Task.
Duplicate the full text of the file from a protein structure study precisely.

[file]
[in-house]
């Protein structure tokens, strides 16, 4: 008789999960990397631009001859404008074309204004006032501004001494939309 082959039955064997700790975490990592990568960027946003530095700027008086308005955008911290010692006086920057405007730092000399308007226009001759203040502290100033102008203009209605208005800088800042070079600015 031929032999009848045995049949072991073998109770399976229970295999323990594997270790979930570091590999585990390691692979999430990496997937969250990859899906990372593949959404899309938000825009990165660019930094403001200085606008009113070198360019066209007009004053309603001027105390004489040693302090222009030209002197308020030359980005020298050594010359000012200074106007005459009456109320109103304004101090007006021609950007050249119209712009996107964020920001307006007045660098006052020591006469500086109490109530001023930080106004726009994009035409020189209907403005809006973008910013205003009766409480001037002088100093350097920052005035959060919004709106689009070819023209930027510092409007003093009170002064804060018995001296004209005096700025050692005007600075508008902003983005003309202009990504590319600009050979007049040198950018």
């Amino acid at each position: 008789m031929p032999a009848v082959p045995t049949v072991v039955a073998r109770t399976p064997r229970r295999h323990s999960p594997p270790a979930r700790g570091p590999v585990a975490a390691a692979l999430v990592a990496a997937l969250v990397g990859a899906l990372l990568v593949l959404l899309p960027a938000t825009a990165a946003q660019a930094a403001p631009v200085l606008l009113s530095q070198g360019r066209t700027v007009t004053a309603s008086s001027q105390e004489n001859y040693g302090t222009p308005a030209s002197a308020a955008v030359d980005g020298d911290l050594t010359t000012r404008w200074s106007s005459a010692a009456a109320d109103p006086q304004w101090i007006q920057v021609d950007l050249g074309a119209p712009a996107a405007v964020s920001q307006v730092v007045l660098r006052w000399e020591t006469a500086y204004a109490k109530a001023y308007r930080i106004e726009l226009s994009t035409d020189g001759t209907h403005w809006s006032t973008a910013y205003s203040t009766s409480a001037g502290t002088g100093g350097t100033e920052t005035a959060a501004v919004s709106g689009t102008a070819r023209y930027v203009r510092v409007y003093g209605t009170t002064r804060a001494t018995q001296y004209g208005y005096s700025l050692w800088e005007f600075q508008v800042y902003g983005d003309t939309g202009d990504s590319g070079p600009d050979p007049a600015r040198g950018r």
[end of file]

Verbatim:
[in-house]
């Protein structure tokens, strides 16, 4: 008789999960990397631009001859404008074309204004006032501004001494939309 082959039955064997700790975490990592990568960027946003530095700027008086308005955008911290010692006086920057405007730092000399308007226009001759203040502290100033102008203009209605208005800088800042070079600015 031929032999009848045995049949072991073998109770399976229970295999323990594997270790979930570091590999585990390691692979999430990496997937969250990859899906990372593949959404899309938000825009990165660019930094403001200085606008009113070198360019066209007009004053309603001027105390004489040693302090222009030209002197308020030359980005020298050594010359000012200074106007005459009456109320109103304004101090007006021609950007050249119209712009996107964020920001307006007045660098006052020591006469500086109490109530001023930080106004726009994009035409020189209907403005809006973008910013205003009766409480001037002088100093350097920052005035959060919004709106689009070819023209930027510092409007003093009170002064804060018995001296004209005096700025050692005007600075508008902003983005003309202009990504590319600009050979007049040198950018």
């Amino acid at each position: 008789m031929p032999a009848v082959p045995t049949v072991v039955a073998r109770t399976p064997r229970r295999h323990s999960p594997p270790a979930r700790g570091p590999v585990a975490a390691a692979l999430v990592a990496a997937l969250v990397g990859a899906l990372l990568v593949l959404l899309p960027a938000t825009a990165a946003q660019a930094a403001p631009v200085l606008l009113s530095q070198g360019r066209t700027v007009t004053a309603s008086s001027q105390e004489n001859y040693g302090t222009p308005a030209s002197a308020a955008v030359d980005g020298d911290l050594t010359t000012r404008w200074s106007s005459a010692a009456a109320d109103p006086q304004w101090i007006q920057v021609d950007l050249g074309a119209p712009a996107a405007v964020s920001q307006v730092v007045l660098r006052w000399e020591t006469a500086y204004a109490k109530a001023y308007r930080i106004e726009l226009s994009t035409d020189g001759t209907h403005w809006s006032t973008a910013y205003s203040t009766s409480a001037g502290t002088g100093g350097t100033e920052t005035a959060a501004v919004s709106g689009t102008a070819r023209y930027v203009r510092v409007y003093g209605t009170t002064r804060a001494t018995q001296y004209g208005y005096s700025l050692w800088e005007f600075q508008v800042y902003g983005d003309t939309g202009d990504s590319g070079p600009d050979p007049a600015r040198g950018r």